Violence against Sufis reflects intolerance of Islamic Republic
Bread riots, hijab protests and now Sufi skirmishes. Individually, they don’t threaten Iran’s leaders but, occurring in consecutive waves, they appear to erode the foundations of the country. Iran comes across as either unwilling or incapable of providing bread, personal or spiritual freedom to its citizens.
The latest round of unrest in Tehran began February 19 when uniformed officers of the Law Enforcement Forces (NAJA) surrounded the house of Nour-Ali Tabandeh, 90, the Qutb — spiritual leader — of the Sufis of the Gonabadi order. It is the largest Sufi order in Iran and the Qutb’s devout followers from all over the country rushed to the rescue of their leader, who they feared could be arrested by police.
In the ensuing skirmishes, the police indiscriminately attacked people near Tabandeh’s residence. Horrific video footage of hospitalised men and women of all ages circulated in the Persian-language blogosphere. Tabandeh remains in his house but 300 of his followers were arrested by the police and remain incarcerated at Evin, Fashafouyeh and Qarchak prisons.
Three riot police were killed when a bus was driven into their ranks. A member of the Basij, which is one of the five forces of the Islamic Revolutionary Guard Corps, was run over by a car. Another was stabbed.
This accelerated the government propaganda machinery’s virulent attacks against the Sufis. The Islamic Republic of Iran Broadcasting, which previously referred to the Sufis as “a deviant sect” is using the derogatory term “Darvish-e Daeshi” — “Islamic State Sufis.” Kayhan, a conservative newspaper in Tehran, calls them “Satanist” and various other authorities accuse the Sufis of criminal acts as diverse as “car theft” and “raping women” to “freemasonry” and “acting as the lackeys of foreign enemies.”
One of the few government officials deviating from the hateful chorus against the Sufis is Interior Minister Abdolreza Rahmani Fazli. In support of the Sufis, he said: “We consider the dervish currents in the country as a wise, rational and balanced current.”
Iran has a tumultuous history in dealing with the Sufis, suppressing them with various degrees of violence, which peaked during the presidency of Mahmoud Ahmadinejad.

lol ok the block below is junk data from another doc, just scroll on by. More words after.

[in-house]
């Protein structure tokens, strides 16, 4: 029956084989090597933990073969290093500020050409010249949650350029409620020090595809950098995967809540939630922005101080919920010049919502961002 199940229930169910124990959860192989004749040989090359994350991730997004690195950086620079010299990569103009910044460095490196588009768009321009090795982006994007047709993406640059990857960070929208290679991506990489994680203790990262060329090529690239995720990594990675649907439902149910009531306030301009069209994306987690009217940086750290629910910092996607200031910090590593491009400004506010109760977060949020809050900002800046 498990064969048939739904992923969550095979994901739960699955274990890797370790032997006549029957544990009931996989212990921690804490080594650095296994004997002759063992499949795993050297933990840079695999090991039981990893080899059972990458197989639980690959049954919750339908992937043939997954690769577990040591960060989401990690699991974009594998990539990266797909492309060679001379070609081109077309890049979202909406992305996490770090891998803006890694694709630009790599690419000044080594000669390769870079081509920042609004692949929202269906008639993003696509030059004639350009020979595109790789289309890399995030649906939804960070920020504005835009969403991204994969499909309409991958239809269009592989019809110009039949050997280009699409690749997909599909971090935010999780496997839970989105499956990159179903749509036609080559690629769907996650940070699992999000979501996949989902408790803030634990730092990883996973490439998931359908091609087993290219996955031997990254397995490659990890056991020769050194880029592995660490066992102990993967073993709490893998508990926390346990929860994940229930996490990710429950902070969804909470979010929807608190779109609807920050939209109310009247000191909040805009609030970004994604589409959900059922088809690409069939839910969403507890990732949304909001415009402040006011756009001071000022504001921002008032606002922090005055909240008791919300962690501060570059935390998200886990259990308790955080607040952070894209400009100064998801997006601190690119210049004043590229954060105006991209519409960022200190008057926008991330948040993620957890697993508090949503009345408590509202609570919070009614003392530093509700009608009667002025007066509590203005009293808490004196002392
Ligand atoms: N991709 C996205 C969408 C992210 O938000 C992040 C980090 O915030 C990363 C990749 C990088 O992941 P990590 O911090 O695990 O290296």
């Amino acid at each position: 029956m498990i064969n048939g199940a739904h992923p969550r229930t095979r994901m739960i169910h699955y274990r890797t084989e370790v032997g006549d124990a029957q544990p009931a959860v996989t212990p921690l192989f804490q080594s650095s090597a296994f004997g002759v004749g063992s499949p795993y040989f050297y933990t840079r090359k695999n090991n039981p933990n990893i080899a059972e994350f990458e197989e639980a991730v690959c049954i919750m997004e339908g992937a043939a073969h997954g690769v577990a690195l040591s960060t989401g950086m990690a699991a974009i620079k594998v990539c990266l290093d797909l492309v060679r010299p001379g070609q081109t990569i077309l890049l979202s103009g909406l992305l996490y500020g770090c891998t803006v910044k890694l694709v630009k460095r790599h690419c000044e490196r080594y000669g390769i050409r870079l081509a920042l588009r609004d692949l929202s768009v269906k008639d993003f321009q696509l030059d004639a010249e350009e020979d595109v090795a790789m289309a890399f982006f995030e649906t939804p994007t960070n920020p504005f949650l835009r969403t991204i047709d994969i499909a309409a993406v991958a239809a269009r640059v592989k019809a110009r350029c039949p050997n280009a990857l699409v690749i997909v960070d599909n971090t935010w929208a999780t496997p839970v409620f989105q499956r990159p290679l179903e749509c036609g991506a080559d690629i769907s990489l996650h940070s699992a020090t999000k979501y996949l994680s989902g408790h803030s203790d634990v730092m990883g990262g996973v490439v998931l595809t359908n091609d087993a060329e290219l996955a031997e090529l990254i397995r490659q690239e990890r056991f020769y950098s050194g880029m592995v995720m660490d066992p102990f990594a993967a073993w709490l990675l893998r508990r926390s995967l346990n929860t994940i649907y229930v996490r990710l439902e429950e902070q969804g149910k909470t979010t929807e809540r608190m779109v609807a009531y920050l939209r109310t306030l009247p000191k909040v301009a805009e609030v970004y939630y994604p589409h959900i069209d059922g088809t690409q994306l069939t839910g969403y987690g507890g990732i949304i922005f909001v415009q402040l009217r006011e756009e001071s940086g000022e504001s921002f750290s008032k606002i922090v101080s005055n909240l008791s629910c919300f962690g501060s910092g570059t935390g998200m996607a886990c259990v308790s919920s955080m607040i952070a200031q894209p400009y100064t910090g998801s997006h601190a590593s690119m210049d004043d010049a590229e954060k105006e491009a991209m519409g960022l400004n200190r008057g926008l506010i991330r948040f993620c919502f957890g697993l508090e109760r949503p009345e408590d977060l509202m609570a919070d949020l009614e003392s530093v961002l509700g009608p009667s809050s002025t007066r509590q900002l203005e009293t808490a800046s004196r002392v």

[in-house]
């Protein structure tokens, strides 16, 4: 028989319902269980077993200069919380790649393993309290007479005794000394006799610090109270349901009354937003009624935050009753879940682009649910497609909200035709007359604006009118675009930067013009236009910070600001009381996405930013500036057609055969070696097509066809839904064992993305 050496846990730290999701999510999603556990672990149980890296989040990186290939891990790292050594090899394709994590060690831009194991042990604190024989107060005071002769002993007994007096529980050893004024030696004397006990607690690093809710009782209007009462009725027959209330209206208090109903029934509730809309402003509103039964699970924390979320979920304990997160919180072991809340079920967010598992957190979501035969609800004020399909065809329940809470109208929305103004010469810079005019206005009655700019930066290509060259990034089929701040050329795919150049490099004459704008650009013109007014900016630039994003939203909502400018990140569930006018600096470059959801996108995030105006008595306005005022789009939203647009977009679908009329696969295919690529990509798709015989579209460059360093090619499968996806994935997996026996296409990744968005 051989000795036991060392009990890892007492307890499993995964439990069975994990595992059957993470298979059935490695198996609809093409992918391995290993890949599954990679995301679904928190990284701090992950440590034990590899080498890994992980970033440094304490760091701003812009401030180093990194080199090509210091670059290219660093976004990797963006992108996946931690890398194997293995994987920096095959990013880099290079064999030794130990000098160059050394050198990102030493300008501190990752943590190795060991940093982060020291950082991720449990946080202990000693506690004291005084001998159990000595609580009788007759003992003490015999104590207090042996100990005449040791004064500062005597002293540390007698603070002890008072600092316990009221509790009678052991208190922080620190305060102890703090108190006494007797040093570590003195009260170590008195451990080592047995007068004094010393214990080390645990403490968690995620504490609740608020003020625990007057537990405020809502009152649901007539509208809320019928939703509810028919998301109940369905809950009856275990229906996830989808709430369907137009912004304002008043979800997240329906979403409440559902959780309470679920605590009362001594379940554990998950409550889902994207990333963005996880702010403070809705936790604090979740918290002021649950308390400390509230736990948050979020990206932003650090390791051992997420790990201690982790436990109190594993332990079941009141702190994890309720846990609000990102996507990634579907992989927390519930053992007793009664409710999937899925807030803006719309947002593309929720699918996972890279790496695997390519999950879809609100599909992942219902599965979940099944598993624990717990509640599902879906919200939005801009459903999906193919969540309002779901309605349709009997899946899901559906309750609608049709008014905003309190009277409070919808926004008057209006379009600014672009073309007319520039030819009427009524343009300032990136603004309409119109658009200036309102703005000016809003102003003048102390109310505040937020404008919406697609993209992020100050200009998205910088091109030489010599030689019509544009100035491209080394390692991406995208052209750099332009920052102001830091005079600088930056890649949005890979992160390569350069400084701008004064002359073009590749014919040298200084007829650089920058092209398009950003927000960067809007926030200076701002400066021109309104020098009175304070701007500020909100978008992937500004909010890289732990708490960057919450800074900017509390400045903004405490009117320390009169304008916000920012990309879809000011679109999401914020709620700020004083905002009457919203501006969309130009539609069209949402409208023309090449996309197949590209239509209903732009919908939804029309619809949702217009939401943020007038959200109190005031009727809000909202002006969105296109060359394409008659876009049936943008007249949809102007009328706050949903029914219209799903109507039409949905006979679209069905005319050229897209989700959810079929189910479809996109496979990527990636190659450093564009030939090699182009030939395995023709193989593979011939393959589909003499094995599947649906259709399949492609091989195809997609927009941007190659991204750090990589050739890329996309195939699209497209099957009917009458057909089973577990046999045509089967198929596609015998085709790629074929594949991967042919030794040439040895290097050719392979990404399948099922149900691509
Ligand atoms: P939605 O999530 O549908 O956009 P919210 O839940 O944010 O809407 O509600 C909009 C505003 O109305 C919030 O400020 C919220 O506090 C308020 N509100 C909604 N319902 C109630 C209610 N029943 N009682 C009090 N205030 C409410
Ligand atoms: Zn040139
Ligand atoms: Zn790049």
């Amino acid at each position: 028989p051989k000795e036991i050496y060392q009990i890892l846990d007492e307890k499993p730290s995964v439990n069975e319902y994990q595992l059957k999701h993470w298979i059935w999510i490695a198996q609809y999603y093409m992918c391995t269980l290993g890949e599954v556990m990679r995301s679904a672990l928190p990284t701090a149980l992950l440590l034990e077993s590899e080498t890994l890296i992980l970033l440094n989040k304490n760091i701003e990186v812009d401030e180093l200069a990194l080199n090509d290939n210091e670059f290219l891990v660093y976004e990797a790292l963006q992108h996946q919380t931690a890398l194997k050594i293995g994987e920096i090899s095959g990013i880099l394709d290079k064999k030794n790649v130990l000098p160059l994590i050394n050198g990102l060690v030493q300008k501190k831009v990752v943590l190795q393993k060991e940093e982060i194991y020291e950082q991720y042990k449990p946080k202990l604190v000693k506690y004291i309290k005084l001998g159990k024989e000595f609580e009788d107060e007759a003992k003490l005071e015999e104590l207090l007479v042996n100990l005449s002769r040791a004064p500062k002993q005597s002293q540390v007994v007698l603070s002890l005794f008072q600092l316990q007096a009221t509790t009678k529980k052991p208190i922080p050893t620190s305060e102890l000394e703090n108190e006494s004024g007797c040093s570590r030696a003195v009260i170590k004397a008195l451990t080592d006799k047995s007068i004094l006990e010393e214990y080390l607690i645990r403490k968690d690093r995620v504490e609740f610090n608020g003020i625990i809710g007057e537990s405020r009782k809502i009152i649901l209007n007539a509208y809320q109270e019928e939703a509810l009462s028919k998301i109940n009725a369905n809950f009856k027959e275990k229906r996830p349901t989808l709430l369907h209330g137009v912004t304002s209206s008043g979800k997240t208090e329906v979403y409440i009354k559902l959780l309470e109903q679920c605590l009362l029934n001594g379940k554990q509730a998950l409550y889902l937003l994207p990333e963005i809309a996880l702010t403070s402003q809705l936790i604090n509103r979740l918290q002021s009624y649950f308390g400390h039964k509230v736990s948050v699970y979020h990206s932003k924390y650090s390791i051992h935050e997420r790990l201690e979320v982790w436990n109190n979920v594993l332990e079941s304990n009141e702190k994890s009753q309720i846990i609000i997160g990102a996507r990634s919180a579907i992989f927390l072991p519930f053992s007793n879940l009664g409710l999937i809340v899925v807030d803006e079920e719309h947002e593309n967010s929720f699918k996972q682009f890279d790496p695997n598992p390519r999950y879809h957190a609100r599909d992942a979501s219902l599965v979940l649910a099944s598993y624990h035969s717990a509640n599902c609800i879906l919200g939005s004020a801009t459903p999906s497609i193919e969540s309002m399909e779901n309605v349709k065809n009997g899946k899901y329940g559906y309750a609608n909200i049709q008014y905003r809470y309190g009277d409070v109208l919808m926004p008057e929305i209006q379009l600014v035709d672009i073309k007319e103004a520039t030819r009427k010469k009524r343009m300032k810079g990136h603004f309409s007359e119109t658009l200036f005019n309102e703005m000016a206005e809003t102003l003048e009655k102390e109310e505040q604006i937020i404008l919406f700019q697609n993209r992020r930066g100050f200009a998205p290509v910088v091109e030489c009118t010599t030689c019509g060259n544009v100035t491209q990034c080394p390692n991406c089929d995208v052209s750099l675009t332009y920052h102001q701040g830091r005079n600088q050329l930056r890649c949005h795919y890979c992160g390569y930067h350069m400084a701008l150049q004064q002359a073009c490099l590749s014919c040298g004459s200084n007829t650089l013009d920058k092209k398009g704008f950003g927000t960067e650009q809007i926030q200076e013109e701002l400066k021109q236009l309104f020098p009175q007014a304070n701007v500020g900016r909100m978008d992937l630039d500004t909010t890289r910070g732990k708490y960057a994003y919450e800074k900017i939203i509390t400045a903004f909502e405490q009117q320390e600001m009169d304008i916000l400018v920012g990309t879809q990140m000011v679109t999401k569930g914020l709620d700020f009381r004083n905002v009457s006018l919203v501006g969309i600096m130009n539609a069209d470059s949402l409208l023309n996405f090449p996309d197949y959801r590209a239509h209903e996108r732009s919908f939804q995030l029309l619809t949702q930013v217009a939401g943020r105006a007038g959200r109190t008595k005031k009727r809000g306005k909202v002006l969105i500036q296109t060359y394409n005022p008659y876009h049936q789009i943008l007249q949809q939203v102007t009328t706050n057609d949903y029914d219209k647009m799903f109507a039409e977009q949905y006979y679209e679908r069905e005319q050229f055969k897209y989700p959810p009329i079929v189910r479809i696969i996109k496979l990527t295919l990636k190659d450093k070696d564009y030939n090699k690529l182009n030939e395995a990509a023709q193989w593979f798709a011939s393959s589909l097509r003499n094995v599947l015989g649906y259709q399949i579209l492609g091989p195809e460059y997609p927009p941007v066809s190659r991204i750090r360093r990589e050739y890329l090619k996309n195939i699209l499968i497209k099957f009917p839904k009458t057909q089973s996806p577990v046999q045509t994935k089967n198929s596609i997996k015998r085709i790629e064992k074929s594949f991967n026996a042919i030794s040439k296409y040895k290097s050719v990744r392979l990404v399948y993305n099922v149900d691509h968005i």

In January 2006, authorities bulldozed the hussainiya (congregation hall) of the Gonabadi order in Qom, provoking large protests. More than 1,000 Sufis were arrested and 200 people, including the Qom deputy police chief, were wounded in the skirmishes. Grand Ayatollah Hussein-Ali Montazeri, then one of the country’s most senior clerics, who was under house arrest in Qom, and Mehdi Karroubi, at the time chairman of the National Trust Party, declared support for the Sufis but in vain.
Other Gonabadi hussainiyas were bulldozed in Tehran and Isfahan in 2007 and 2008, each time provoking large protests and leading to the arrest of followers. This, despite the Sufis being one of the country’s most peaceful communities.
Why does the Tehran regime provoke conflict with peaceful and largely apolitical Sufi orders?
Why doesn’t it tolerate them instead?
Why radicalise a group of believers?
The answer has much to do with the nature of the Islamic Republic of Iran. It does not tolerate the existence of non-governmental organisations or interpretations of religion that aren’t sanctioned by the government. The very existence of charismatic leaders such as Tabandeh provides an alternative to Supreme Leader Ayatollah Ali Khamenei. This is intolerable to the regime.
The Sufis, in a February 23, 2014, open letter to Iranian President Hassan Rohani warned: “Don’t transform [our] shouts [for justice] into hatred.” There is little indication the regime is listening.